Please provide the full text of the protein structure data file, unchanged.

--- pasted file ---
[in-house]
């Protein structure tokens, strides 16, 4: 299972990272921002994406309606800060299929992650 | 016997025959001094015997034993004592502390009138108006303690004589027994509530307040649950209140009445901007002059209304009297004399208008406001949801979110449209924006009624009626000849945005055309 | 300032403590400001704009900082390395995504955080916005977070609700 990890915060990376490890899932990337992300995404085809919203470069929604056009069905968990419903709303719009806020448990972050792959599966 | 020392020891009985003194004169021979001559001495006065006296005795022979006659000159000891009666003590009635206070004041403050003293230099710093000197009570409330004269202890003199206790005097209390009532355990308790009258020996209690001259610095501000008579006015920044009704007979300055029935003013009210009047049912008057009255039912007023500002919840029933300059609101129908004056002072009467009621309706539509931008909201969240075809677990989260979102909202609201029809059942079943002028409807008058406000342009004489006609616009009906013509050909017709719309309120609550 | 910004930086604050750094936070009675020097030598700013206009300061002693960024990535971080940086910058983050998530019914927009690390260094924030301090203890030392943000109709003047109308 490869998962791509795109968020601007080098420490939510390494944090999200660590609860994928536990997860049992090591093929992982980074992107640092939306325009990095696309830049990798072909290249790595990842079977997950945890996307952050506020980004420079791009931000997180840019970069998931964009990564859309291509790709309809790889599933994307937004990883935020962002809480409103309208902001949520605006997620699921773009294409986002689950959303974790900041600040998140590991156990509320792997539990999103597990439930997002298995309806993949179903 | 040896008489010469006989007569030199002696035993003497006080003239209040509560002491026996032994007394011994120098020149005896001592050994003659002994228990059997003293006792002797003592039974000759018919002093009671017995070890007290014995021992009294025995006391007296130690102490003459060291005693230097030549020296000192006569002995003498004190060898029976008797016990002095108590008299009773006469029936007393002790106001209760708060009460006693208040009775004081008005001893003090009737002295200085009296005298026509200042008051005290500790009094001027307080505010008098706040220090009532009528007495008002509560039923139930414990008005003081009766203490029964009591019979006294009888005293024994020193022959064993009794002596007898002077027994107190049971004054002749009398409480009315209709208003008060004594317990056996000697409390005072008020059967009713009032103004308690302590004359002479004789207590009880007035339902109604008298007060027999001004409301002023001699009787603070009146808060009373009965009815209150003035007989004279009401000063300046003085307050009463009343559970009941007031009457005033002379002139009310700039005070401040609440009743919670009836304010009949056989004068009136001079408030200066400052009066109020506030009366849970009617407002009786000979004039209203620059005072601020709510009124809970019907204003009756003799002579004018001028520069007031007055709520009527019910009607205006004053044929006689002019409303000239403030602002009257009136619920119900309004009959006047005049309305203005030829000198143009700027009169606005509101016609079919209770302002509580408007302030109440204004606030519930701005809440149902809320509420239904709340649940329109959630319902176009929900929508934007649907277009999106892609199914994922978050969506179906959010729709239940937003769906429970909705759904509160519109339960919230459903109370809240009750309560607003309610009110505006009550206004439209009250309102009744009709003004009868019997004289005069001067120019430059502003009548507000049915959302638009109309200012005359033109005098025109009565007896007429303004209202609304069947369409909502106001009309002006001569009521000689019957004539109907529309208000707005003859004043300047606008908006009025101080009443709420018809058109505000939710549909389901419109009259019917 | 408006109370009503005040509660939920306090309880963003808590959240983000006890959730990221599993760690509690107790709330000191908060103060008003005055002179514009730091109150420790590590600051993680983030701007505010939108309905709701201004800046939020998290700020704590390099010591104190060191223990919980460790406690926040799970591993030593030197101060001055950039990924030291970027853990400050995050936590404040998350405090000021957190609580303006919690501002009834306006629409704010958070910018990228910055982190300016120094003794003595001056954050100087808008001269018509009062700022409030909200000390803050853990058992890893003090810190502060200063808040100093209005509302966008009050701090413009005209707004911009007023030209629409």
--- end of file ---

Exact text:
[in-house]
């Protein structure tokens, strides 16, 4: 299972990272921002994406309606800060299929992650 | 016997025959001094015997034993004592502390009138108006303690004589027994509530307040649950209140009445901007002059209304009297004399208008406001949801979110449209924006009624009626000849945005055309 | 300032403590400001704009900082390395995504955080916005977070609700 990890915060990376490890899932990337992300995404085809919203470069929604056009069905968990419903709303719009806020448990972050792959599966 | 020392020891009985003194004169021979001559001495006065006296005795022979006659000159000891009666003590009635206070004041403050003293230099710093000197009570409330004269202890003199206790005097209390009532355990308790009258020996209690001259610095501000008579006015920044009704007979300055029935003013009210009047049912008057009255039912007023500002919840029933300059609101129908004056002072009467009621309706539509931008909201969240075809677990989260979102909202609201029809059942079943002028409807008058406000342009004489006609616009009906013509050909017709719309309120609550 | 910004930086604050750094936070009675020097030598700013206009300061002693960024990535971080940086910058983050998530019914927009690390260094924030301090203890030392943000109709003047109308 490869998962791509795109968020601007080098420490939510390494944090999200660590609860994928536990997860049992090591093929992982980074992107640092939306325009990095696309830049990798072909290249790595990842079977997950945890996307952050506020980004420079791009931000997180840019970069998931964009990564859309291509790709309809790889599933994307937004990883935020962002809480409103309208902001949520605006997620699921773009294409986002689950959303974790900041600040998140590991156990509320792997539990999103597990439930997002298995309806993949179903 | 040896008489010469006989007569030199002696035993003497006080003239209040509560002491026996032994007394011994120098020149005896001592050994003659002994228990059997003293006792002797003592039974000759018919002093009671017995070890007290014995021992009294025995006391007296130690102490003459060291005693230097030549020296000192006569002995003498004190060898029976008797016990002095108590008299009773006469029936007393002790106001209760708060009460006693208040009775004081008005001893003090009737002295200085009296005298026509200042008051005290500790009094001027307080505010008098706040220090009532009528007495008002509560039923139930414990008005003081009766203490029964009591019979006294009888005293024994020193022959064993009794002596007898002077027994107190049971004054002749009398409480009315209709208003008060004594317990056996000697409390005072008020059967009713009032103004308690302590004359002479004789207590009880007035339902109604008298007060027999001004409301002023001699009787603070009146808060009373009965009815209150003035007989004279009401000063300046003085307050009463009343559970009941007031009457005033002379002139009310700039005070401040609440009743919670009836304010009949056989004068009136001079408030200066400052009066109020506030009366849970009617407002009786000979004039209203620059005072601020709510009124809970019907204003009756003799002579004018001028520069007031007055709520009527019910009607205006004053044929006689002019409303000239403030602002009257009136619920119900309004009959006047005049309305203005030829000198143009700027009169606005509101016609079919209770302002509580408007302030109440204004606030519930701005809440149902809320509420239904709340649940329109959630319902176009929900929508934007649907277009999106892609199914994922978050969506179906959010729709239940937003769906429970909705759904509160519109339960919230459903109370809240009750309560607003309610009110505006009550206004439209009250309102009744009709003004009868019997004289005069001067120019430059502003009548507000049915959302638009109309200012005359033109005098025109009565007896007429303004209202609304069947369409909502106001009309002006001569009521000689019957004539109907529309208000707005003859004043300047606008908006009025101080009443709420018809058109505000939710549909389901419109009259019917 | 408006109370009503005040509660939920306090309880963003808590959240983000006890959730990221599993760690509690107790709330000191908060103060008003005055002179514009730091109150420790590590600051993680983030701007505010939108309905709701201004800046939020998290700020704590390099010591104190060191223990919980460790406690926040799970591993030593030197101060001055950039990924030291970027853990400050995050936590404040998350405090000021957190609580303006919690501002009834306006629409704010958070910018990228910055982190300016120094003794003595001056954050100087808008001269018509009062700022409030909200000390803050853990058992890893003090810190502060200063808040100093209005509302966008009050701090413009005209707004911009007023030209629409």